The biota and environment of fumarolic ground recently discovered near Mount Rittmann are described. Three patches (about 1 m2 each) of the moss Pohlia nutans were found in a minor caldera rim. Cyanophytes, chlorophytes, protozoa and bacteria were isolated from the moss and warm ground (30-50 degrees C). The results are compared with those of previous studies on Antarctic volcanoes. The origin of the geothermal flora is discussed in terms of long-distance transport of propagules to the continent.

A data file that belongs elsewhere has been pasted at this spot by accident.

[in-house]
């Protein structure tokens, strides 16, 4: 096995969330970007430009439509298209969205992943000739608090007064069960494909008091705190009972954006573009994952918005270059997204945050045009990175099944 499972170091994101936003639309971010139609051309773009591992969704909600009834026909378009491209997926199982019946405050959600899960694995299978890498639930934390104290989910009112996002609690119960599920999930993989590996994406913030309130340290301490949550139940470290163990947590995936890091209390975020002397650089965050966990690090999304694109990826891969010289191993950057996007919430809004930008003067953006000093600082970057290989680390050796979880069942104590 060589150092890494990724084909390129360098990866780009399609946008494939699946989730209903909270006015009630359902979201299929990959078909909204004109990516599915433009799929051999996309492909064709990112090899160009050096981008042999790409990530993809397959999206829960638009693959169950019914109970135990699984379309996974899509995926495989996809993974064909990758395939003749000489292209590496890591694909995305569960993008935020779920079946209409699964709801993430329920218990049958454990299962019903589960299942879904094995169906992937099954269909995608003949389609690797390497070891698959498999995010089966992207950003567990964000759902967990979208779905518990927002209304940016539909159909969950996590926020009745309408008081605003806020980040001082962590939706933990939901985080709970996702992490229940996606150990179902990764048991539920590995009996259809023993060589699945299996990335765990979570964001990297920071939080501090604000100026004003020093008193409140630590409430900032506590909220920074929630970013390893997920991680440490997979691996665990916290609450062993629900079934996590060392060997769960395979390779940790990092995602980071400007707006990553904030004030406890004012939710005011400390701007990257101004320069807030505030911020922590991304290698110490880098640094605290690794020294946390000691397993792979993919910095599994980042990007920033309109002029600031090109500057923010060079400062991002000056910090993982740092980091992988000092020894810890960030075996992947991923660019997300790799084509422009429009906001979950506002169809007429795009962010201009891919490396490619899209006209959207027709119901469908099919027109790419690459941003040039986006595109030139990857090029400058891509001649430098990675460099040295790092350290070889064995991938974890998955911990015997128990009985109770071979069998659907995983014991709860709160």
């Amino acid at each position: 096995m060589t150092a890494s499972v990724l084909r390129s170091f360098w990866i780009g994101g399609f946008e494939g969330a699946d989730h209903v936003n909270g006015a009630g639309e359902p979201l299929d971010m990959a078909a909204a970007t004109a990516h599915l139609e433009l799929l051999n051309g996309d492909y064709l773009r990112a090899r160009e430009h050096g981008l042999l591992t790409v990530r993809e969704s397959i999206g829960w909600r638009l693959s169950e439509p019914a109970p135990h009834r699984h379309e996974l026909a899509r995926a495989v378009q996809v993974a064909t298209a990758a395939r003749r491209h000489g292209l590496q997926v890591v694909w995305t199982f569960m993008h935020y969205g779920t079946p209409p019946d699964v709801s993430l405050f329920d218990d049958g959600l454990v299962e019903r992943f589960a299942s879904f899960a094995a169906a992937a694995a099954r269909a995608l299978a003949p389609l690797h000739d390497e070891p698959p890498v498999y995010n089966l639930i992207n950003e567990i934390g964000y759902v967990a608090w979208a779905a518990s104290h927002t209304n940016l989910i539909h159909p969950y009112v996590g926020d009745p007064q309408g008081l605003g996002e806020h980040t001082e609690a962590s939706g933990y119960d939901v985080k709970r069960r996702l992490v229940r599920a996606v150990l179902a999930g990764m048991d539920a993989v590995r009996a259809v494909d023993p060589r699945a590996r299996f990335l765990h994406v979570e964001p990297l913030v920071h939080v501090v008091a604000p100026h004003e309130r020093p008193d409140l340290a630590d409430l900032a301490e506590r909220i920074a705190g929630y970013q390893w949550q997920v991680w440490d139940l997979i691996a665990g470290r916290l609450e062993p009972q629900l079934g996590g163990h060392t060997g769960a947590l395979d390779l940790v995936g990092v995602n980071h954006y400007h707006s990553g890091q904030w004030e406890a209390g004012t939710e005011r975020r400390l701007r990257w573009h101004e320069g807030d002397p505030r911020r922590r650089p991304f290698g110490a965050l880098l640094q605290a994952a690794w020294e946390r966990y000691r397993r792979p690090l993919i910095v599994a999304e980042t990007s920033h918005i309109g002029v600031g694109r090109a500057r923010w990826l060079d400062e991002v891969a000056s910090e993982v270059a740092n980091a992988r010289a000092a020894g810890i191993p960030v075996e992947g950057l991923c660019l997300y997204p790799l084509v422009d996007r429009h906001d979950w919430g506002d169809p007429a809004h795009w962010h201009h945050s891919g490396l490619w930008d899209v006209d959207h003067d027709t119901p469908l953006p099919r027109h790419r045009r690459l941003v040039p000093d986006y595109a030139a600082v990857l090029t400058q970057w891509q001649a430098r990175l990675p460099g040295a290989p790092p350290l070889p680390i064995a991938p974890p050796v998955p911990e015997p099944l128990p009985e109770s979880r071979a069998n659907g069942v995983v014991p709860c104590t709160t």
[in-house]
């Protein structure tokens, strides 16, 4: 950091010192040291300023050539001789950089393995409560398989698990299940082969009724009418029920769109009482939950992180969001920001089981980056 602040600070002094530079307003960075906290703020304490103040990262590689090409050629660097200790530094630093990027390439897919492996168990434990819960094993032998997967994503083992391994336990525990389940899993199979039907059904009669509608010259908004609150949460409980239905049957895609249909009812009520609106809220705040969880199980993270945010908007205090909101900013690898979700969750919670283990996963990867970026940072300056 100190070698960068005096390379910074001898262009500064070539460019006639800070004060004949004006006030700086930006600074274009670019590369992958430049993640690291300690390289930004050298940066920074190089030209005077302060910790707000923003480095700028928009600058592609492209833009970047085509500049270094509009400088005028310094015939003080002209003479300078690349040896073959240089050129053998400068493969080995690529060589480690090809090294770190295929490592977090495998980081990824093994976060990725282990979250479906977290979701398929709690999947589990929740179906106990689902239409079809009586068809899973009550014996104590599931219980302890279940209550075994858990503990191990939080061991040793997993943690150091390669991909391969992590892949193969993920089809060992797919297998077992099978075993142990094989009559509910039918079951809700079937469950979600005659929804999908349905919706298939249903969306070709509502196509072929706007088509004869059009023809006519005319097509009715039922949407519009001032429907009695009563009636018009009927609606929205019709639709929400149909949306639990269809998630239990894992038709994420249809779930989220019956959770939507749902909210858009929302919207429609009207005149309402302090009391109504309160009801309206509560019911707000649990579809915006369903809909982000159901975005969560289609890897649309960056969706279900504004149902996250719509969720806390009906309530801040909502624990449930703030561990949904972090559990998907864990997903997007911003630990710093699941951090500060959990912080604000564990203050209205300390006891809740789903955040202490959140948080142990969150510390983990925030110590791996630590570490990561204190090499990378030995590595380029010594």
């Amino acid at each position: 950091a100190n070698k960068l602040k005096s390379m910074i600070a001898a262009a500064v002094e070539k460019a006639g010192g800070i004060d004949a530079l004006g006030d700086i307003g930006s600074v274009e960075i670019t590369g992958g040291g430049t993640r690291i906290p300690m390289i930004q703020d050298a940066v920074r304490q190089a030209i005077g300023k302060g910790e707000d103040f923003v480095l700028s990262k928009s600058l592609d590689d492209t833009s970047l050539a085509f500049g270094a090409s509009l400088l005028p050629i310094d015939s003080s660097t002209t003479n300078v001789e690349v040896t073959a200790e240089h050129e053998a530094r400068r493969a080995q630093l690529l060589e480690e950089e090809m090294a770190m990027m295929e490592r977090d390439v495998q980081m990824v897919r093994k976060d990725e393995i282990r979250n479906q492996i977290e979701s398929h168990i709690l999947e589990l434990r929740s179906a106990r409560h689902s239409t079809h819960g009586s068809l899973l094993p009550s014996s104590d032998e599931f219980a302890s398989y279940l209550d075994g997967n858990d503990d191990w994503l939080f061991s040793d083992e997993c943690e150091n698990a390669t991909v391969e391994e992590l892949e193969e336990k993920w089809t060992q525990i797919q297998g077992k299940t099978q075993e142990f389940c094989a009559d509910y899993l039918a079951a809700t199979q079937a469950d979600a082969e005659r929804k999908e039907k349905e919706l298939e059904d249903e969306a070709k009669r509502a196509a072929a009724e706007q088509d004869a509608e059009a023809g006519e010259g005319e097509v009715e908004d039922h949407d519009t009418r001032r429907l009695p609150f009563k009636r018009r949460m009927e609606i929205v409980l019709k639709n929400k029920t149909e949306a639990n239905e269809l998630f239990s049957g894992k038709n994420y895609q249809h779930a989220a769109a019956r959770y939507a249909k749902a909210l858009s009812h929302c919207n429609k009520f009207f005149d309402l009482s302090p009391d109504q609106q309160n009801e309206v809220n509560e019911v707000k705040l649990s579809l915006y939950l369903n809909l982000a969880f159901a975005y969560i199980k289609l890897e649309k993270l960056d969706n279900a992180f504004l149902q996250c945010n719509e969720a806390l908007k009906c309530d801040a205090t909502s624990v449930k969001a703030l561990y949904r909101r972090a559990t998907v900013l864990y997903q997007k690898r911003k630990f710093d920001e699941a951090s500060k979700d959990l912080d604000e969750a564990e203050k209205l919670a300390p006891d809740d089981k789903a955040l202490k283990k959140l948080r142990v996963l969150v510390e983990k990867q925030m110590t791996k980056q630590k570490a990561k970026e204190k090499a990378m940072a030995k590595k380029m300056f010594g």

Two samples of vegetated soil were collected randomly and taken in sterile bags. The water content and pH of samples was determined immediately in Terra Nova Bay station. Back to Italy, concentrations of inorganic nutrient were measured in soil extracts and in moss soil subsamples digested with concentrated HNO3 in a Teflon bomb at 120 degrees. Element were determined by inductively coupled plasma-atomic spectrometry (ICP-AES), atomic absorption spectrometry (AAS) and electrothermal atomic absorption spectrometry (ETAAS). Total organic C and N were determined in bulked soil subsamples (powdered and sieved at 0.125 mm) according to the procedure outline by Gaudette et al. (1974) and the Kjeldhal method, respectively.